In the majority of DUI prosecutions, the state’s primary evidence is the result of a chemical sample obtained from the driver via a breath or blood test. But in about 20% of cases, the driver refuses to provide a sample. In these instances, the state relies on circumstantial evidence of intoxication both at the initial stop and during the arrest process. As is normally the case, this circumstantial evidence is vulnerable to a motion to suppress.
It is difficult to win a motion to suppress the stop because the standard of proof of so low. The state need only prove that the officer had reasonable suspicion of criminal activity based on clearly articulable facts. That being said, there are significant holes in the facts that officers typically cite in these instances.
After the initial stop, the officer looks for indications of intoxication. These clues include:
- Bloodshot Eyes: While this condition is evidence of intoxication, there are many other things, such as cigarette smoke and allergies, that cause bloodshot eyes.
- Odor of Alcohol: The officer is often not specific as to whether the smell came from the driver’s breath or the inside of the vehicle. In the latter case, the odor simply establishes the fact that the driver was nearby someone who was drinking at some earlier point in time. Odor alone cannot establish that a person in under the influence of alcohol. This is due to the fact that alcohol itself has no odor. The smell coming from a person’s breath after consumption is due to congeners. Congeners are substances other than alcohol (which is strictly-speaking called ethanol in chemical nomenclature) produced during fermentation. These substances include small amounts of chemicals such as methanol and other alcohols (known as fusel alcohols), acetone, acetaldehyde, esters, tannins, and aldehydes (e.g. furfural). Congeners are responsible for most of the taste and aroma of distilled alcoholic beverages, and contribute to the taste of non-distilled drinks.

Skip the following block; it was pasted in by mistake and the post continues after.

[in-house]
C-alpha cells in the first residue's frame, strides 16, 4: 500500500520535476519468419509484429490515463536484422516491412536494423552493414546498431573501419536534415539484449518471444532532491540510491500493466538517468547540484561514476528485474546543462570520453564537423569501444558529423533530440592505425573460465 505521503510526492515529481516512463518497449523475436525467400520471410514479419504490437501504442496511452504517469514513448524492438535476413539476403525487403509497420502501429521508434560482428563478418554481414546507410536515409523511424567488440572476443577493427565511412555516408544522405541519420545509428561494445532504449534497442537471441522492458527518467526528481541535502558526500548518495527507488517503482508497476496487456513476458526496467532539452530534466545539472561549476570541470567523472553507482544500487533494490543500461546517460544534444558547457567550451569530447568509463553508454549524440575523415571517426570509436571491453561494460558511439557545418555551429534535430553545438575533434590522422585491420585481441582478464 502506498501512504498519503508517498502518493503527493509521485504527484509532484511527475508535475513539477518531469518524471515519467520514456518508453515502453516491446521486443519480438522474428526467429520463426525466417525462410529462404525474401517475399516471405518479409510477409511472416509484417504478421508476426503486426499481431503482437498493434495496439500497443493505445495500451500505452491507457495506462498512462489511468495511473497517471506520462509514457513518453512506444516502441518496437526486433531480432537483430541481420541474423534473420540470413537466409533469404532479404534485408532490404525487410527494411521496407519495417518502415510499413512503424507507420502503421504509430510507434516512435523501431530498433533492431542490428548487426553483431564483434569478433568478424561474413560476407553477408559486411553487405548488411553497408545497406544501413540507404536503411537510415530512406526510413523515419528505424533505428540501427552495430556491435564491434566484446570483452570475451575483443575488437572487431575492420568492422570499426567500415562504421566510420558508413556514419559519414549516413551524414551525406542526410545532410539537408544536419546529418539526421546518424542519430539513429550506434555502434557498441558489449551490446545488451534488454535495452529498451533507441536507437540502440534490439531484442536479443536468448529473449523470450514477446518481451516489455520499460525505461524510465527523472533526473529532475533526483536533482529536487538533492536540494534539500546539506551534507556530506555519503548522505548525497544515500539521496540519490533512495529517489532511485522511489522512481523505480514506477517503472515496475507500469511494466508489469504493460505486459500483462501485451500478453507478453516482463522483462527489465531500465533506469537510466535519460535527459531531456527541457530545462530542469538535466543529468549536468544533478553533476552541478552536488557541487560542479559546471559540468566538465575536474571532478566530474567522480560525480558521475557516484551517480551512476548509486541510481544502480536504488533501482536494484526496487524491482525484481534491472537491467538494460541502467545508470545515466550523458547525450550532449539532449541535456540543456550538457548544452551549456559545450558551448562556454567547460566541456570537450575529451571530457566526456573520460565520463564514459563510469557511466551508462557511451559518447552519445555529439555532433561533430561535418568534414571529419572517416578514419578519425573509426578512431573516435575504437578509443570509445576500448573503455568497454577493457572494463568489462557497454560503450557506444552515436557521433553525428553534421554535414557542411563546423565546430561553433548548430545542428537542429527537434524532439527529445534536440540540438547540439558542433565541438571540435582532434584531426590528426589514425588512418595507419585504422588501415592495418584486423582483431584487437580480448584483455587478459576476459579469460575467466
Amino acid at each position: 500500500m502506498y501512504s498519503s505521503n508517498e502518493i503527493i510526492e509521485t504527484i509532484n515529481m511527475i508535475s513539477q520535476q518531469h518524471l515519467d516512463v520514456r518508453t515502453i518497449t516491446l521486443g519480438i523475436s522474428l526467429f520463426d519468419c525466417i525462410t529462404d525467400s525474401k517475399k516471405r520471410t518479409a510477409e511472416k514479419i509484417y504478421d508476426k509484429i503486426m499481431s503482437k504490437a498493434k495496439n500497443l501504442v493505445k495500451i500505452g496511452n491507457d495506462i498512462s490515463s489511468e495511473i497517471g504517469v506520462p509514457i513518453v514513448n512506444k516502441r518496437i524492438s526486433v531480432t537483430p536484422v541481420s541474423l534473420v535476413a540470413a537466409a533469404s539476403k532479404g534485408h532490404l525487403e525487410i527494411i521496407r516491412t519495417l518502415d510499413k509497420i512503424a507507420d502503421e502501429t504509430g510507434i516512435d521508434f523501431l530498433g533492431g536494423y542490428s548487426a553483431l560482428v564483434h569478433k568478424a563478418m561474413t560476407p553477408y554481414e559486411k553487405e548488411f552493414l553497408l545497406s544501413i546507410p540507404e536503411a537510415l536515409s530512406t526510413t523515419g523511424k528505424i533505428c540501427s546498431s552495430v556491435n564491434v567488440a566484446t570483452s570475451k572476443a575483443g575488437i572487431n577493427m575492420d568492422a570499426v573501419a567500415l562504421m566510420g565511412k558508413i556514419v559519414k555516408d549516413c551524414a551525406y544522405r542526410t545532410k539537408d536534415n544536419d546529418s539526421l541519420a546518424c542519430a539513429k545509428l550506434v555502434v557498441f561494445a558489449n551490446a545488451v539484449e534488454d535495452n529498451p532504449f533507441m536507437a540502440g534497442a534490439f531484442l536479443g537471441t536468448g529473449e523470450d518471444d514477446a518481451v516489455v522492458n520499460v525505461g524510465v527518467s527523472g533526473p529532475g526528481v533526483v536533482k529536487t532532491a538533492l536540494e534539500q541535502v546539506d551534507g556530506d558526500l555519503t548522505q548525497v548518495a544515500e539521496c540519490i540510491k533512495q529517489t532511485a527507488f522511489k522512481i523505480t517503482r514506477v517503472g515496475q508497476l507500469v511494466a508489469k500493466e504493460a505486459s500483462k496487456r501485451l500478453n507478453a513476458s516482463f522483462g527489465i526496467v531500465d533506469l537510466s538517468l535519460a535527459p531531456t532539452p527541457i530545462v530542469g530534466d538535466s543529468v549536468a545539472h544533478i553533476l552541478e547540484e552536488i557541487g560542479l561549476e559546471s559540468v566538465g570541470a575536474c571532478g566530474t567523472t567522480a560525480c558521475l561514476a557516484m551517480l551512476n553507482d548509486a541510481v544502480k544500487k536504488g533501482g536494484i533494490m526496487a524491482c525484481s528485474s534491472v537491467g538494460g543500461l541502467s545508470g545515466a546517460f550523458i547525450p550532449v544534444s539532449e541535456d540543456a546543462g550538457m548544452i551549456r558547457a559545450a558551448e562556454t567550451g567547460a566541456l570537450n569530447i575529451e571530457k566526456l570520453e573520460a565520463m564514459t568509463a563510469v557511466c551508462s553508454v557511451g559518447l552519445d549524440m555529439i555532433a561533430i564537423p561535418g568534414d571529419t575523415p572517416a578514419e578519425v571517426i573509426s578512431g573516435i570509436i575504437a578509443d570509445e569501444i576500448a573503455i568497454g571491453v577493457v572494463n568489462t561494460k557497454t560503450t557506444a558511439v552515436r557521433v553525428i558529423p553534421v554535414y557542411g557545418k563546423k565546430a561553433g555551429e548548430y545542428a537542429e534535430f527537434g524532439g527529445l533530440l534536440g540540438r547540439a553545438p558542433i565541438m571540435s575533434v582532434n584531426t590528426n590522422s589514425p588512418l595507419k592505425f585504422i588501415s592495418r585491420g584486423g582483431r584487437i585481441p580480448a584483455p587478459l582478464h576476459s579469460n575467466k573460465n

- Slurred Speech: The officer does not know the defendant’s normal voice, so it is difficult to assess whether or not the speech is abnormal.
Even if a motion to suppress is unsuccessful, these arguments can help convince a jury that the officer may have been overanxious to arrest the defendant for DUI.
There are only three field tests approved by the National Highway Transportation Safety Administration for use in these cases.
The walk-and-turn (WAT) test assesses a suspect’s ability to follow directions and manual dexterity; loss of either function is evidence of intoxication. A common issue with the WAT is that the suspect is asked to walk an imaginary line. This task is much more difficult than walking along an actual line, like a parking lot stripe.
The one leg stand (OLS) suffers from similar weaknesses. It is difficult for anyone to balance on one leg in an uncontrolled environment when cars are zooming by and there are intense, flashing lights in the suspect’s eyes.
The horizontal gaze nystagmus (HGN) test is also unreliable when conducted in an uncontrolled environment. The flashing lights make it difficult for the suspect to follow a tip of a fingertip or pen, and also make it difficult for the officer to look for the “clues,” or involuntary eye movements that are allegedly evidence of intoxication.
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Flaws in the state’s evidence make it difficult for a prosecutor to prove guilt beyond a reasonable doubt. For prompt assistance in this area, contact Glasgow & Olsson for a free consultation. After hours and jail visits are available.